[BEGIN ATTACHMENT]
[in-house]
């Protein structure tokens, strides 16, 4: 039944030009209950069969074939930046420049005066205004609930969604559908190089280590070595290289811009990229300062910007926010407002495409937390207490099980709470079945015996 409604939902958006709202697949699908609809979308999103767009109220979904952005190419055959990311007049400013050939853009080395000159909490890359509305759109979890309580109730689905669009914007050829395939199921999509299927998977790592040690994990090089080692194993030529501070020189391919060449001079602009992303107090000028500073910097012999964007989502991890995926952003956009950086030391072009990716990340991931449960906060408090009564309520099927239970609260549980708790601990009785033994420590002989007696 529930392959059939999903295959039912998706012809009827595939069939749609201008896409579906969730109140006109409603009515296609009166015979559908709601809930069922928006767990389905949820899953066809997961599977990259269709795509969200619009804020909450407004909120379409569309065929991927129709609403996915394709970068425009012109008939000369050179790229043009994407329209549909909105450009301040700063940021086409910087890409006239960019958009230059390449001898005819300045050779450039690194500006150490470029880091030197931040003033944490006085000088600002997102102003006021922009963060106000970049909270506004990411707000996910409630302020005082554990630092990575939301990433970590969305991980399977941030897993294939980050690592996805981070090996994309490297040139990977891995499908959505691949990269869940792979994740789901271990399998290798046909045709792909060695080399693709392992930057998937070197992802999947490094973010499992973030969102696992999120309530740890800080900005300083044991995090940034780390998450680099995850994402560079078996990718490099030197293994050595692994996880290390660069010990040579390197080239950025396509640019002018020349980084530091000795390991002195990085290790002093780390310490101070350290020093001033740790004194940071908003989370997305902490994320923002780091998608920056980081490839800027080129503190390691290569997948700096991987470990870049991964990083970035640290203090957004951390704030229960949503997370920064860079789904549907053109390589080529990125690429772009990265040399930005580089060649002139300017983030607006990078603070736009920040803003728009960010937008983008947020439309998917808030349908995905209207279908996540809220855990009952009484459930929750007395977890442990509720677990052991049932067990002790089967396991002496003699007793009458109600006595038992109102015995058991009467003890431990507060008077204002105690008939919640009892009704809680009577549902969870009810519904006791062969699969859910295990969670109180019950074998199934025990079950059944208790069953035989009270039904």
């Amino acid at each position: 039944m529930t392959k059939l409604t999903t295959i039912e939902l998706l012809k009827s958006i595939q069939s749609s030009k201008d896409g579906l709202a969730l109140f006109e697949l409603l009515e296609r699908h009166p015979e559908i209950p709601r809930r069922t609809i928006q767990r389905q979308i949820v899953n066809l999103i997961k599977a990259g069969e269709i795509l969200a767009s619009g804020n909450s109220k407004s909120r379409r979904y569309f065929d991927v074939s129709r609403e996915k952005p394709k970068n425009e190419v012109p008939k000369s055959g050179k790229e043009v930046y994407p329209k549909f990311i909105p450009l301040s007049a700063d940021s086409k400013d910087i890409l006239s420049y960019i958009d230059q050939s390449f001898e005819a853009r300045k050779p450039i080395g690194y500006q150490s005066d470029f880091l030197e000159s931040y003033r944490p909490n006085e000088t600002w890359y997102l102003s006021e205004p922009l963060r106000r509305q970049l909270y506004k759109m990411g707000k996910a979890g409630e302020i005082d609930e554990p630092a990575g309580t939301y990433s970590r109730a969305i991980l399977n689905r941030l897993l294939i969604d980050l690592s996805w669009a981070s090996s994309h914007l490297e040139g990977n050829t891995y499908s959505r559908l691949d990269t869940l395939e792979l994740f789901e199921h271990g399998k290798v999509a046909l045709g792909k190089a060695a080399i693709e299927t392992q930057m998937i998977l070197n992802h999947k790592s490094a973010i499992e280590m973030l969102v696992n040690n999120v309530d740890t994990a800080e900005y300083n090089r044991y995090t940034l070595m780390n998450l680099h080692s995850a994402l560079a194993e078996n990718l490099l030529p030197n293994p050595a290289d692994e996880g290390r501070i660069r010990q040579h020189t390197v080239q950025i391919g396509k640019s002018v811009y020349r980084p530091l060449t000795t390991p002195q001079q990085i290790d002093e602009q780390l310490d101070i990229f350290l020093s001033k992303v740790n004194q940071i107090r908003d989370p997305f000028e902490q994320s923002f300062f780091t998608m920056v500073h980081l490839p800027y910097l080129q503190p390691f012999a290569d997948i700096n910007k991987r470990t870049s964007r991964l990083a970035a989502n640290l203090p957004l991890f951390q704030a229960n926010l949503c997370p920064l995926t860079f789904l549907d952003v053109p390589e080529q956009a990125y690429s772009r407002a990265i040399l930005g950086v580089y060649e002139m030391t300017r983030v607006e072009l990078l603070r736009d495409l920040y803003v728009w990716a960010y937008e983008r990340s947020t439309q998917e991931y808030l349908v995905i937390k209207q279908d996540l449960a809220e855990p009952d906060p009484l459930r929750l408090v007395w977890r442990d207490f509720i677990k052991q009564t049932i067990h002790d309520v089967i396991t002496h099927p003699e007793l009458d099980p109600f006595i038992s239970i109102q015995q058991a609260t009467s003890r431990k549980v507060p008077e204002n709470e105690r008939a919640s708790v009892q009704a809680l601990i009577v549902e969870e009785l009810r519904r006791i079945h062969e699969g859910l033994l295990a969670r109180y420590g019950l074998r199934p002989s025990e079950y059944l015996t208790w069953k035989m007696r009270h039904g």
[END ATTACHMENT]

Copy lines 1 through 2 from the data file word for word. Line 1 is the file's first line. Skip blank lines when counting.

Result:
[in-house]
């Protein structure tokens, strides 16, 4: 039944030009209950069969074939930046420049005066205004609930969604559908190089280590070595290289811009990229300062910007926010407002495409937390207490099980709470079945015996 409604939902958006709202697949699908609809979308999103767009109220979904952005190419055959990311007049400013050939853009080395000159909490890359509305759109979890309580109730689905669009914007050829395939199921999509299927998977790592040690994990090089080692194993030529501070020189391919060449001079602009992303107090000028500073910097012999964007989502991890995926952003956009950086030391072009990716990340991931449960906060408090009564309520099927239970609260549980708790601990009785033994420590002989007696 529930392959059939999903295959039912998706012809009827595939069939749609201008896409579906969730109140006109409603009515296609009166015979559908709601809930069922928006767990389905949820899953066809997961599977990259269709795509969200619009804020909450407004909120379409569309065929991927129709609403996915394709970068425009012109008939000369050179790229043009994407329209549909909105450009301040700063940021086409910087890409006239960019958009230059390449001898005819300045050779450039690194500006150490470029880091030197931040003033944490006085000088600002997102102003006021922009963060106000970049909270506004990411707000996910409630302020005082554990630092990575939301990433970590969305991980399977941030897993294939980050690592996805981070090996994309490297040139990977891995499908959505691949990269869940792979994740789901271990399998290798046909045709792909060695080399693709392992930057998937070197992802999947490094973010499992973030969102696992999120309530740890800080900005300083044991995090940034780390998450680099995850994402560079078996990718490099030197293994050595692994996880290390660069010990040579390197080239950025396509640019002018020349980084530091000795390991002195990085290790002093780390310490101070350290020093001033740790004194940071908003989370997305902490994320923002780091998608920056980081490839800027080129503190390691290569997948700096991987470990870049991964990083970035640290203090957004951390704030229960949503997370920064860079789904549907053109390589080529990125690429772009990265040399930005580089060649002139300017983030607006990078603070736009920040803003728009960010937008983008947020439309998917808030349908995905209207279908996540809220855990009952009484459930929750007395977890442990509720677990052991049932067990002790089967396991002496003699007793009458109600006595038992109102015995058991009467003890431990507060008077204002105690008939919640009892009704809680009577549902969870009810519904006791062969699969859910295990969670109180019950074998199934025990079950059944208790069953035989009270039904």